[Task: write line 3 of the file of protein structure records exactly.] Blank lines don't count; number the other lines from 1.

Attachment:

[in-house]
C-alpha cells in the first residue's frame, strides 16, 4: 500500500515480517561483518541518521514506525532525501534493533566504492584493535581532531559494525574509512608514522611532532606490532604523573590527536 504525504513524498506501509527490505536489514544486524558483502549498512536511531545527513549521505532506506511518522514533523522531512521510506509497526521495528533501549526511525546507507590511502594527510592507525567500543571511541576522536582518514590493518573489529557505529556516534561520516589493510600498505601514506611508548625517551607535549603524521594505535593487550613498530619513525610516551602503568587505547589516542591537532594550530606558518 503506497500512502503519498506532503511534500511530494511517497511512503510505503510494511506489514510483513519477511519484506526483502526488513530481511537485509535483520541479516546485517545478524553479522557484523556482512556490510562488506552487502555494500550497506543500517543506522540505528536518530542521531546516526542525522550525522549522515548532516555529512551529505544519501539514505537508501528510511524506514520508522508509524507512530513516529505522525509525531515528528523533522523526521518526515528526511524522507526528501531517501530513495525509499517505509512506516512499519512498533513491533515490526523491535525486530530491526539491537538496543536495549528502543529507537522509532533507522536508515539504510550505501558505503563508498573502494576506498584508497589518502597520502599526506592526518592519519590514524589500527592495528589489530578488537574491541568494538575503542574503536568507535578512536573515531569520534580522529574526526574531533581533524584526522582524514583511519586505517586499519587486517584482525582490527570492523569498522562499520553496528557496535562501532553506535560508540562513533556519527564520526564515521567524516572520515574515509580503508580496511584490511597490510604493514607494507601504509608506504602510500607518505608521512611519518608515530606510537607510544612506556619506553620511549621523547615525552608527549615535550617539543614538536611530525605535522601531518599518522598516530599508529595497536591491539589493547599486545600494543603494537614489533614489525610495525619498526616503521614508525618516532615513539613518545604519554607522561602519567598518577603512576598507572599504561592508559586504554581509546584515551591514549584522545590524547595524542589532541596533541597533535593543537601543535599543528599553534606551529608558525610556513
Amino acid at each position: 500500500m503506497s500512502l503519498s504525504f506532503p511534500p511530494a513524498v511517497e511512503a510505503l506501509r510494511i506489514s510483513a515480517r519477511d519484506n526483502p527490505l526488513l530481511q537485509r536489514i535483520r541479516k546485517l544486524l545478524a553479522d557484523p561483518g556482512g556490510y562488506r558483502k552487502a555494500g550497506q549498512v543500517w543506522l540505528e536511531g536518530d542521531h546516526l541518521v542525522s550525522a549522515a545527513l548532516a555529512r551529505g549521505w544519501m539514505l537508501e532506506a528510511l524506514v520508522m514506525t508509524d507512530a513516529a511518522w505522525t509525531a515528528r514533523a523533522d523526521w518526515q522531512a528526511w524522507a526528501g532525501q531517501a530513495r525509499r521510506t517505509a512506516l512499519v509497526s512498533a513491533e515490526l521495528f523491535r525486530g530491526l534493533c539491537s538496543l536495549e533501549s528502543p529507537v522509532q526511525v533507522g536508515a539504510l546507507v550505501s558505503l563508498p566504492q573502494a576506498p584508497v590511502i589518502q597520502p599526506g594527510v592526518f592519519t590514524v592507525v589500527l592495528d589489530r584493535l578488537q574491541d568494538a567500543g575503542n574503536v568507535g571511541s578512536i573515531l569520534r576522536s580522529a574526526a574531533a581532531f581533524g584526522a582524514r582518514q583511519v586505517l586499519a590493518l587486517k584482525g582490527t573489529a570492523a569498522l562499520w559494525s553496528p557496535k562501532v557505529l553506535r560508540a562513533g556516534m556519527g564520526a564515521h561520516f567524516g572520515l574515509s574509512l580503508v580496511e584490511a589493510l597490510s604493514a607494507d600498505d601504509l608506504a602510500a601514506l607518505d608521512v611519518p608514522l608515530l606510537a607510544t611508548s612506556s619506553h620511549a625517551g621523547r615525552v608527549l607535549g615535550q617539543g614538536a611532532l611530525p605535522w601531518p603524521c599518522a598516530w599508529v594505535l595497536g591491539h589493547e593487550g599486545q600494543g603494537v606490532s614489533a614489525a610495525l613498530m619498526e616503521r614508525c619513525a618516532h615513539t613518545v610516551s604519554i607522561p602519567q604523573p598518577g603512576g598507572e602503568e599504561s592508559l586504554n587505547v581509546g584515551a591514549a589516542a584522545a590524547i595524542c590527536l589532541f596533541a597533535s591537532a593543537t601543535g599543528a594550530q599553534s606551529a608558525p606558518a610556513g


Amino acid at each position: 500500500m503506497s500512502l503519498s504525504f506532503p511534500p511530494a513524498v511517497e511512503a510505503l506501509r510494511i506489514s510483513a515480517r519477511d519484506n526483502p527490505l526488513l530481511q537485509r536489514i535483520r541479516k546485517l544486524l545478524a553479522d557484523p561483518g556482512g556490510y562488506r558483502k552487502a555494500g550497506q549498512v543500517w543506522l540505528e536511531g536518530d542521531h546516526l541518521v542525522s550525522a549522515a545527513l548532516a555529512r551529505g549521505w544519501m539514505l537508501e532506506a528510511l524506514v520508522m514506525t508509524d507512530a513516529a511518522w505522525t509525531a515528528r514533523a523533522d523526521w518526515q522531512a528526511w524522507a526528501g532525501q531517501a530513495r525509499r521510506t517505509a512506516l512499519v509497526s512498533a513491533e515490526l521495528f523491535r525486530g530491526l534493533c539491537s538496543l536495549e533501549s528502543p529507537v522509532q526511525v533507522g536508515a539504510l546507507v550505501s558505503l563508498p566504492q573502494a576506498p584508497v590511502i589518502q597520502p599526506g594527510v592526518f592519519t590514524v592507525v589500527l592495528d589489530r584493535l578488537q574491541d568494538a567500543g575503542n574503536v568507535g571511541s578512536i573515531l569520534r576522536s580522529a574526526a574531533a581532531f581533524g584526522a582524514r582518514q583511519v586505517l586499519a590493518l587486517k584482525g582490527t573489529a570492523a569498522l562499520w559494525s553496528p557496535k562501532v557505529l553506535r560508540a562513533g556516534m556519527g564520526a564515521h561520516f567524516g572520515l574515509s574509512l580503508v580496511e584490511a589493510l597490510s604493514a607494507d600498505d601504509l608506504a602510500a601514506l607518505d608521512v611519518p608514522l608515530l606510537a607510544t611508548s612506556s619506553h620511549a625517551g621523547r615525552v608527549l607535549g615535550q617539543g614538536a611532532l611530525p605535522w601531518p603524521c599518522a598516530w599508529v594505535l595497536g591491539h589493547e593487550g599486545q600494543g603494537v606490532s614489533a614489525a610495525l613498530m619498526e616503521r614508525c619513525a618516532h615513539t613518545v610516551s604519554i607522561p602519567q604523573p598518577g603512576g598507572e602503568e599504561s592508559l586504554n587505547v581509546g584515551a591514549a589516542a584522545a590524547i595524542c590527536l589532541f596533541a597533535s591537532a593543537t601543535g599543528a594550530q599553534s606551529a608558525p606558518a610556513g